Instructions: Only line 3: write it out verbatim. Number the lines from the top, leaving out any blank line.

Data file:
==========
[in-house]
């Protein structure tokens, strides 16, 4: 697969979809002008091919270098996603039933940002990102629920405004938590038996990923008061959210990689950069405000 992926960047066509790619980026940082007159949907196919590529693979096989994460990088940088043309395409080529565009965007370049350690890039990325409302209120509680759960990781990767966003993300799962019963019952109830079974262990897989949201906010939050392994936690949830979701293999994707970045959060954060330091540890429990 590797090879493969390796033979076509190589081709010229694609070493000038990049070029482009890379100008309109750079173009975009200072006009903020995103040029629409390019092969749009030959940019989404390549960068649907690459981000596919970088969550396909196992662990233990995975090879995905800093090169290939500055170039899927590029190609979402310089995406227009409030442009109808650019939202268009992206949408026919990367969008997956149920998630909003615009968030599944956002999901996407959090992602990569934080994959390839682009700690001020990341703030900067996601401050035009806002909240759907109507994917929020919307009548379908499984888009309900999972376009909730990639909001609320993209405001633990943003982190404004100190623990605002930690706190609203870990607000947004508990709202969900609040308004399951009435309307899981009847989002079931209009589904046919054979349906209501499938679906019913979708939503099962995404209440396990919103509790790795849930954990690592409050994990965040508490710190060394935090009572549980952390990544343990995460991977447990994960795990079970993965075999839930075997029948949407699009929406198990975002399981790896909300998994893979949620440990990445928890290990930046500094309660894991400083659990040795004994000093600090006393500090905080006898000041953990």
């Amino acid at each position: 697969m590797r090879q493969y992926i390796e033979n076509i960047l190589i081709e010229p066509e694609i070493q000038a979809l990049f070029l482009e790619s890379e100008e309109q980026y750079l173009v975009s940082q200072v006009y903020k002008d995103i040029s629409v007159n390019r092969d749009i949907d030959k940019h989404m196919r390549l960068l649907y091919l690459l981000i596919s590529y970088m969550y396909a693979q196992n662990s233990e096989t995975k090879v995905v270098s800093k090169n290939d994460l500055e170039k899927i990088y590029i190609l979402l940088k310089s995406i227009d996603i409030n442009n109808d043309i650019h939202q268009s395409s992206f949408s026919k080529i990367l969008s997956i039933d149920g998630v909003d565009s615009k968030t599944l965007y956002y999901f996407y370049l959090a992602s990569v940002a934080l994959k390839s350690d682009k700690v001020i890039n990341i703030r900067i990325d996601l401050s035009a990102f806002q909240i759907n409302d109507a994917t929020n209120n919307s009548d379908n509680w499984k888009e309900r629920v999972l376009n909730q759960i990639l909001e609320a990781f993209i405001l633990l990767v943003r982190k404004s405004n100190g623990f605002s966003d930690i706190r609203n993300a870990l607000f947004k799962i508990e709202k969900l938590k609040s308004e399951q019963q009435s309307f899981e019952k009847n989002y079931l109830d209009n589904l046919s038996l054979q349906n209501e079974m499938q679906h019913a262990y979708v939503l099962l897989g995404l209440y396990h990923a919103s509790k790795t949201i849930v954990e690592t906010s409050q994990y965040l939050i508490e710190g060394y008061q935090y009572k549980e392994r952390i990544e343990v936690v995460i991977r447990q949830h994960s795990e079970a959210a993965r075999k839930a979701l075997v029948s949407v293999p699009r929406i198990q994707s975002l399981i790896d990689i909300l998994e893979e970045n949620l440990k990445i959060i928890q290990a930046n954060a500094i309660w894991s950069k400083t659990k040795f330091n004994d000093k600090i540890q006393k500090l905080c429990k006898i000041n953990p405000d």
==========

């Amino acid at each position: 697969m590797r090879q493969y992926i390796e033979n076509i960047l190589i081709e010229p066509e694609i070493q000038a979809l990049f070029l482009e790619s890379e100008e309109q980026y750079l173009v975009s940082q200072v006009y903020k002008d995103i040029s629409v007159n390019r092969d749009i949907d030959k940019h989404m196919r390549l960068l649907y091919l690459l981000i596919s590529y970088m969550y396909a693979q196992n662990s233990e096989t995975k090879v995905v270098s800093k090169n290939d994460l500055e170039k899927i990088y590029i190609l979402l940088k310089s995406i227009d996603i409030n442009n109808d043309i650019h939202q268009s395409s992206f949408s026919k080529i990367l969008s997956i039933d149920g998630v909003d565009s615009k968030t599944l965007y956002y999901f996407y370049l959090a992602s990569v940002a934080l994959k390839s350690d682009k700690v001020i890039n990341i703030r900067i990325d996601l401050s035009a990102f806002q909240i759907n409302d109507a994917t929020n209120n919307s009548d379908n509680w499984k888009e309900r629920v999972l376009n909730q759960i990639l909001e609320a990781f993209i405001l633990l990767v943003r982190k404004s405004n100190g623990f605002s966003d930690i706190r609203n993300a870990l607000f947004k799962i508990e709202k969900l938590k609040s308004e399951q019963q009435s309307f899981e019952k009847n989002y079931l109830d209009n589904l046919s038996l054979q349906n209501e079974m499938q679906h019913a262990y979708v939503l099962l897989g995404l209440y396990h990923a919103s509790k790795t949201i849930v954990e690592t906010s409050q994990y965040l939050i508490e710190g060394y008061q935090y009572k549980e392994r952390i990544e343990v936690v995460i991977r447990q949830h994960s795990e079970a959210a993965r075999k839930a979701l075997v029948s949407v293999p699009r929406i198990q994707s975002l399981i790896d990689i909300l998994e893979e970045n949620l440990k990445i959060i928890q290990a930046n954060a500094i309660w894991s950069k400083t659990k040795f330091n004994d000093k600090i540890q006393k500090l905080c429990k006898i000041n953990p405000d």